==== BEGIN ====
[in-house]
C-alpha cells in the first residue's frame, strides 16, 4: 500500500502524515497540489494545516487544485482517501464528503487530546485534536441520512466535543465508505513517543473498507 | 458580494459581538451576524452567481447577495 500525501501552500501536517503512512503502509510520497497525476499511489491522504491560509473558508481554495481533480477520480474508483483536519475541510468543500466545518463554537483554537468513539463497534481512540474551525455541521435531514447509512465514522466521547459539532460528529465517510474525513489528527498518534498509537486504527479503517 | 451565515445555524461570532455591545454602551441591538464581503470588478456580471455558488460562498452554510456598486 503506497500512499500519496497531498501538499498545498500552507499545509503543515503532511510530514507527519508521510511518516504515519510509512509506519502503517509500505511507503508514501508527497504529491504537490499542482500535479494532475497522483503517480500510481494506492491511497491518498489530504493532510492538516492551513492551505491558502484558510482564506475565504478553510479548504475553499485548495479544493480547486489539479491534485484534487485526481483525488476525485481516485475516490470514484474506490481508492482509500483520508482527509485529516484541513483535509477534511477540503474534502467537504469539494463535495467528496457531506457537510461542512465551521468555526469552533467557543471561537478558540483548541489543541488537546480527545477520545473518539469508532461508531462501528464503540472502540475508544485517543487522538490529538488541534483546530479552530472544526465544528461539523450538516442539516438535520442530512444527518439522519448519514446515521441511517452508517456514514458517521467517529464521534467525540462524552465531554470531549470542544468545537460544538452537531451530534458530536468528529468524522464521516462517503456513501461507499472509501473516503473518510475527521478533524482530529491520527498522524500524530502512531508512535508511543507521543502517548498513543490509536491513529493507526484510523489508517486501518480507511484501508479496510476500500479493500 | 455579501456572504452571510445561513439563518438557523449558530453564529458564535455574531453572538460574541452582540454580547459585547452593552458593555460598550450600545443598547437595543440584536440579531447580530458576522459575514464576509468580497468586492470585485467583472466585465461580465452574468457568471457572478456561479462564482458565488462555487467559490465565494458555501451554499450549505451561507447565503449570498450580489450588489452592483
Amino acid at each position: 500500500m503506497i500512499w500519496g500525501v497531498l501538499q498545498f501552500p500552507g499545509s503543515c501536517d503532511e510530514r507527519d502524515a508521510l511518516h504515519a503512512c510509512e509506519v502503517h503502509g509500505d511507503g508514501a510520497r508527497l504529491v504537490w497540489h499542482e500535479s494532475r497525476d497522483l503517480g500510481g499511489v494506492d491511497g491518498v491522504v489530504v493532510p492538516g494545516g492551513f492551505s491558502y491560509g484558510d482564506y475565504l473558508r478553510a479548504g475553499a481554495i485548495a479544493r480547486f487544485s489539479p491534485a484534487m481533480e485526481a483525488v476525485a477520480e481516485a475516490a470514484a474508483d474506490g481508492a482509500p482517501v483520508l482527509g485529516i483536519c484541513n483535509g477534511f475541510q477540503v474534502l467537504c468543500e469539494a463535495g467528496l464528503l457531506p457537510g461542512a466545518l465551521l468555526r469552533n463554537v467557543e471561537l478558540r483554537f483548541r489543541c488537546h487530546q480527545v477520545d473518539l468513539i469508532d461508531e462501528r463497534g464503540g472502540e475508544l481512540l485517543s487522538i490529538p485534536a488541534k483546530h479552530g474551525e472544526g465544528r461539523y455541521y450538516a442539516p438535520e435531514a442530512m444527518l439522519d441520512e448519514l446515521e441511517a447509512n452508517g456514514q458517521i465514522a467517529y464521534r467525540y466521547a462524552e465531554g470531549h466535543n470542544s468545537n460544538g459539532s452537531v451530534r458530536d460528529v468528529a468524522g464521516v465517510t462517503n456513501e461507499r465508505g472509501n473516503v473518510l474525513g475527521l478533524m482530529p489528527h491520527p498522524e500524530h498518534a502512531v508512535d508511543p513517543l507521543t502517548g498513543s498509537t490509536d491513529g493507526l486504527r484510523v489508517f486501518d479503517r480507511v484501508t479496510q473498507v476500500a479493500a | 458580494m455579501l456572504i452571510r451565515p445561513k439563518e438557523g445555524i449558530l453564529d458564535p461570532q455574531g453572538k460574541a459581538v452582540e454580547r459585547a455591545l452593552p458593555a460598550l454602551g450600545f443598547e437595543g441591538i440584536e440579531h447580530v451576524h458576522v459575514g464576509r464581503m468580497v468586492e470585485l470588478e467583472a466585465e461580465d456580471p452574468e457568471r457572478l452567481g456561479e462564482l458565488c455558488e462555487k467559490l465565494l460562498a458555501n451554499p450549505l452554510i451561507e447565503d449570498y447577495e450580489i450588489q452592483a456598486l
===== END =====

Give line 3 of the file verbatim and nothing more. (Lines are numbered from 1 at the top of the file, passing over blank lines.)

Amino acid at each position: 500500500m503506497i500512499w500519496g500525501v497531498l501538499q498545498f501552500p500552507g499545509s503543515c501536517d503532511e510530514r507527519d502524515a508521510l511518516h504515519a503512512c510509512e509506519v502503517h503502509g509500505d511507503g508514501a510520497r508527497l504529491v504537490w497540489h499542482e500535479s494532475r497525476d497522483l503517480g500510481g499511489v494506492d491511497g491518498v491522504v489530504v493532510p492538516g494545516g492551513f492551505s491558502y491560509g484558510d482564506y475565504l473558508r478553510a479548504g475553499a481554495i485548495a479544493r480547486f487544485s489539479p491534485a484534487m481533480e485526481a483525488v476525485a477520480e481516485a475516490a470514484a474508483d474506490g481508492a482509500p482517501v483520508l482527509g485529516i483536519c484541513n483535509g477534511f475541510q477540503v474534502l467537504c468543500e469539494a463535495g467528496l464528503l457531506p457537510g461542512a466545518l465551521l468555526r469552533n463554537v467557543e471561537l478558540r483554537f483548541r489543541c488537546h487530546q480527545v477520545d473518539l468513539i469508532d461508531e462501528r463497534g464503540g472502540e475508544l481512540l485517543s487522538i490529538p485534536a488541534k483546530h479552530g474551525e472544526g465544528r461539523y455541521y450538516a442539516p438535520e435531514a442530512m444527518l439522519d441520512e448519514l446515521e441511517a447509512n452508517g456514514q458517521i465514522a467517529y464521534r467525540y466521547a462524552e465531554g470531549h466535543n470542544s468545537n460544538g459539532s452537531v451530534r458530536d460528529v468528529a468524522g464521516v465517510t462517503n456513501e461507499r465508505g472509501n473516503v473518510l474525513g475527521l478533524m482530529p489528527h491520527p498522524e500524530h498518534a502512531v508512535d508511543p513517543l507521543t502517548g498513543s498509537t490509536d491513529g493507526l486504527r484510523v489508517f486501518d479503517r480507511v484501508t479496510q473498507v476500500a479493500a | 458580494m455579501l456572504i452571510r451565515p445561513k439563518e438557523g445555524i449558530l453564529d458564535p461570532q455574531g453572538k460574541a459581538v452582540e454580547r459585547a455591545l452593552p458593555a460598550l454602551g450600545f443598547e437595543g441591538i440584536e440579531h447580530v451576524h458576522v459575514g464576509r464581503m468580497v468586492e470585485l470588478e467583472a466585465e461580465d456580471p452574468e457568471r457572478l452567481g456561479e462564482l458565488c455558488e462555487k467559490l465565494l460562498a458555501n451554499p450549505l452554510i451561507e447565503d449570498y447577495e450580489i450588489q452592483a456598486l